Here is your collection of fascinating amphibian news from around the world, selected from the past three months in the press.
If you’re a herp lover, you already know the first news story of this round-up, because it’s been going viral! Jackson’s climbing salamander has been rediscovered after it’s disappearance in Guatemala in 1975. It is the first species in the “search for lost species’ top 25 most wanted” to be found. Global Wildlife Conservation launched the campaign after the success of Conservation International’s “Search for lost frogs”. The initiative tells compelling stories of species thought to be extinct and in some cases rediscovered. This was the just case for the Jackson’s climbing salamander, which was found in the same forest from where it disappeared along with two other elusive species of salamanders; the Finca chiblac salamander and the long-limbed salamander. All three species have now been found and live safely in the forest which has been a protected area since 2015, named the Finca San Isidro Amphibian Reserve.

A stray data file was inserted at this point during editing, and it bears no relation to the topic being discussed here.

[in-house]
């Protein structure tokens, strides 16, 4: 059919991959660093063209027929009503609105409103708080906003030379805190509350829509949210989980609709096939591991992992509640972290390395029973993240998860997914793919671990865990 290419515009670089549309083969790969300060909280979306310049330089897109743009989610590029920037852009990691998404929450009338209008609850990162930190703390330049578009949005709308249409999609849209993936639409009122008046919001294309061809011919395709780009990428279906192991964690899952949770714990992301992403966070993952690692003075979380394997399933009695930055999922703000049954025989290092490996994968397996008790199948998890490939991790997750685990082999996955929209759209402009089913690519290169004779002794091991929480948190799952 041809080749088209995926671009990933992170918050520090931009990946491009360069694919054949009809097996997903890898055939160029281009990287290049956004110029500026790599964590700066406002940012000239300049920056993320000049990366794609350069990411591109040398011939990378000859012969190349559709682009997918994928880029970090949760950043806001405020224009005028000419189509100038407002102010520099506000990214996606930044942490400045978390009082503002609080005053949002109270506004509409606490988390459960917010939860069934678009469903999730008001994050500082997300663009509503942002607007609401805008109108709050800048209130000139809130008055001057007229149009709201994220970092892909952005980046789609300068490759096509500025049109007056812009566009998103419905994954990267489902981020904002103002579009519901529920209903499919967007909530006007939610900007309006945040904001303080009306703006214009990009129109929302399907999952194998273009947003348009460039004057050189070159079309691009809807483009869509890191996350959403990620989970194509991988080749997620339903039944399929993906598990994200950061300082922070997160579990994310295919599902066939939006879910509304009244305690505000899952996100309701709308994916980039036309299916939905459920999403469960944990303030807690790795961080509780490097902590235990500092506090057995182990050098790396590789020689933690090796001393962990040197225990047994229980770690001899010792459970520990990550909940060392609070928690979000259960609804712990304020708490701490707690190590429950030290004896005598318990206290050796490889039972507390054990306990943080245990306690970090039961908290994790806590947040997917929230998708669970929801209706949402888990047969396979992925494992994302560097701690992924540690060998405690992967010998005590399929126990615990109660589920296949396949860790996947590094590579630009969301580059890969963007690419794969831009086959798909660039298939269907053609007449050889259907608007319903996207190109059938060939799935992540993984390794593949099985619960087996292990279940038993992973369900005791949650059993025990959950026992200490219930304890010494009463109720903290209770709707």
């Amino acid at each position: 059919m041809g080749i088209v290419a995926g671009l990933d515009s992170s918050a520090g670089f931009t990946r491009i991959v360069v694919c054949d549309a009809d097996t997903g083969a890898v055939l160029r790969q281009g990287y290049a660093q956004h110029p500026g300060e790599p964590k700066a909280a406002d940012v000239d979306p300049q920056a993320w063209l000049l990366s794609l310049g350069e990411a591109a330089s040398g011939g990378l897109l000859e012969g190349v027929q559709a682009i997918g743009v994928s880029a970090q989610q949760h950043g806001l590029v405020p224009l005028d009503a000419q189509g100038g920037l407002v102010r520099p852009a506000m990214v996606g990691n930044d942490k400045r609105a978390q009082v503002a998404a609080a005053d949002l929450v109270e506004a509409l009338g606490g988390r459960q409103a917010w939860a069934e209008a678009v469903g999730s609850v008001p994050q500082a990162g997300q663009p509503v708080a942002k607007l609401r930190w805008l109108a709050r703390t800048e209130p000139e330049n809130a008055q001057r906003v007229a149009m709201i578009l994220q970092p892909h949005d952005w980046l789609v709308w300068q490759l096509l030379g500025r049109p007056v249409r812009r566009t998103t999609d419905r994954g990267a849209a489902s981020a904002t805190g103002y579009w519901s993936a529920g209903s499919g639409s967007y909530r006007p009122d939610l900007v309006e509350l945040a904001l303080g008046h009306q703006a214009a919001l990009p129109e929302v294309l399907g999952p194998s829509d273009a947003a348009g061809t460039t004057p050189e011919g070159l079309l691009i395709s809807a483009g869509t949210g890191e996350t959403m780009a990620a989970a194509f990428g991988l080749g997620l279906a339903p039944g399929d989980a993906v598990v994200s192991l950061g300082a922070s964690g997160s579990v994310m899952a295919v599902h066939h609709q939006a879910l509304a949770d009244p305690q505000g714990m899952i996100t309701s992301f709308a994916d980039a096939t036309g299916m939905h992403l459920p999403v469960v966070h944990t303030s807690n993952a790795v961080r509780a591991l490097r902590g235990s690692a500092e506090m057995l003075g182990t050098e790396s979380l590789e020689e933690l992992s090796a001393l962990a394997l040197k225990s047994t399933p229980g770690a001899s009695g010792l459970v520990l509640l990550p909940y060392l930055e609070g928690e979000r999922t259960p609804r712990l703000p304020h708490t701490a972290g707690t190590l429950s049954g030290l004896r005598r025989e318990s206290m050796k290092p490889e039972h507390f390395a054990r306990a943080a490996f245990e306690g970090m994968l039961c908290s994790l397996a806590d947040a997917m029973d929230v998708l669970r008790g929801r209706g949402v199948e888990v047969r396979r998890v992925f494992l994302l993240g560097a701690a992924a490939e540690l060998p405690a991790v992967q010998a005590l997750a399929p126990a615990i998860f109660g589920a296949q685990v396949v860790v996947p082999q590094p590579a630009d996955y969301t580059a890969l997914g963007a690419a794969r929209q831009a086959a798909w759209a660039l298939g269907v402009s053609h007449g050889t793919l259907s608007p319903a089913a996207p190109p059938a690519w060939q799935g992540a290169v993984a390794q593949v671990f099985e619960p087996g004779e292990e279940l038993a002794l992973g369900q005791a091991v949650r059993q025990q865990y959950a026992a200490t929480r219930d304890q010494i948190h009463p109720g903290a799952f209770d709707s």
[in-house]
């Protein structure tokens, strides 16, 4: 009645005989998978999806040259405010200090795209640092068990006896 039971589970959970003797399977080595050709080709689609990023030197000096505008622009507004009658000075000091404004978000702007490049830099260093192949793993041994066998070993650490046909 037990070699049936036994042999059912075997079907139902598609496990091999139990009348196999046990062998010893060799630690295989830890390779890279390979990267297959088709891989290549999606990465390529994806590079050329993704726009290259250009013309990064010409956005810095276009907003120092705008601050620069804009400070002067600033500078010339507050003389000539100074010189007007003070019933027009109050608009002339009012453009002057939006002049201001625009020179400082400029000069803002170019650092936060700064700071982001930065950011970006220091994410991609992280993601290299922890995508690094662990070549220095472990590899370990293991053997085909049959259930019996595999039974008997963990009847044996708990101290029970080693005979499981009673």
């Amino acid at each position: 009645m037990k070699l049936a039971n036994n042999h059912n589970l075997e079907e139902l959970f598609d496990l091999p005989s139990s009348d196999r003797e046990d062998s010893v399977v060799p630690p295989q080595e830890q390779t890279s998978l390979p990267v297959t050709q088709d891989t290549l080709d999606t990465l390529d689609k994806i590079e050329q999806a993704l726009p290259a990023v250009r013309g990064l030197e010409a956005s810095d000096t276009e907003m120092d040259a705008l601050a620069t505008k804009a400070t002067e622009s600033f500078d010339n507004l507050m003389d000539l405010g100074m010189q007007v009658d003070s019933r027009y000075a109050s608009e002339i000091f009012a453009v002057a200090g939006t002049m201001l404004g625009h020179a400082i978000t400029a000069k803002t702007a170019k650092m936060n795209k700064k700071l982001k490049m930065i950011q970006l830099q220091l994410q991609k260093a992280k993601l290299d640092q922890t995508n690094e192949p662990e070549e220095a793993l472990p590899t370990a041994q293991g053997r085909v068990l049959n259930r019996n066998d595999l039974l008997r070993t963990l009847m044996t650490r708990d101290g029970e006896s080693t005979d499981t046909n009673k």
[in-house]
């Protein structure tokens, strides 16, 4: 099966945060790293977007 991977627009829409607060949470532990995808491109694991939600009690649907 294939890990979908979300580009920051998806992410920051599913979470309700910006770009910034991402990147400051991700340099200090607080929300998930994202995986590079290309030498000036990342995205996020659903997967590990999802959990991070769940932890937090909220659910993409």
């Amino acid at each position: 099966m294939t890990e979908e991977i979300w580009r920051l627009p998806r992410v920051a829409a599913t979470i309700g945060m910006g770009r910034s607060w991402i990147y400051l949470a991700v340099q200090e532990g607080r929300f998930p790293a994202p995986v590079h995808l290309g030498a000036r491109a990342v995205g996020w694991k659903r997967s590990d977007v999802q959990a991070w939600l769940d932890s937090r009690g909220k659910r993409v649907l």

Darwin’s frogs are facing extinction. This is the conclusion of a newly published paper which you can read here. The species may have been infected by the deadly chytrid fungus for years, but appeared not to be affected as the population remained stable and mass mortalities were not observed. The new findings however show clear declines in the species. the Darwin’s frogs are the last remaining species of frogs which carry their tadpoles in their bodies (in this case, their vocal sacs) until they develop to froglets. The 1980’s similarly saw the extinctions of two species of gastric brooding frogs from Australia, which would swallow their eggs and rear them in their stomachs. All hope is not lost for this species, as captive breeding facilities in Brazil have been able to successfully reproduce other species of amphibians.
Have you ever heard of Beelzebufo ampinga, or commonly named the devil frog? Neither had I! The species was described in 2008, but has been extinct for 65-70 million years. Researchers measured the power of the bite of the devil frog’s living relative, the American horned frog, in a paper which you can read here. Scaling up the results to fit the devil frog, they concluded that the bite would have been powerful enough for the species to munch on juvenile dinosaurs. The devil frog was 41 cm long and 15 cm wide, which is roughly just 10 cm wider than the largest living frog today, the Goliath frog. That makes me wonder how small juvenile dinosaurs used to be?
Below is a photo of a beautiful small-headed tree frog to ease you into December.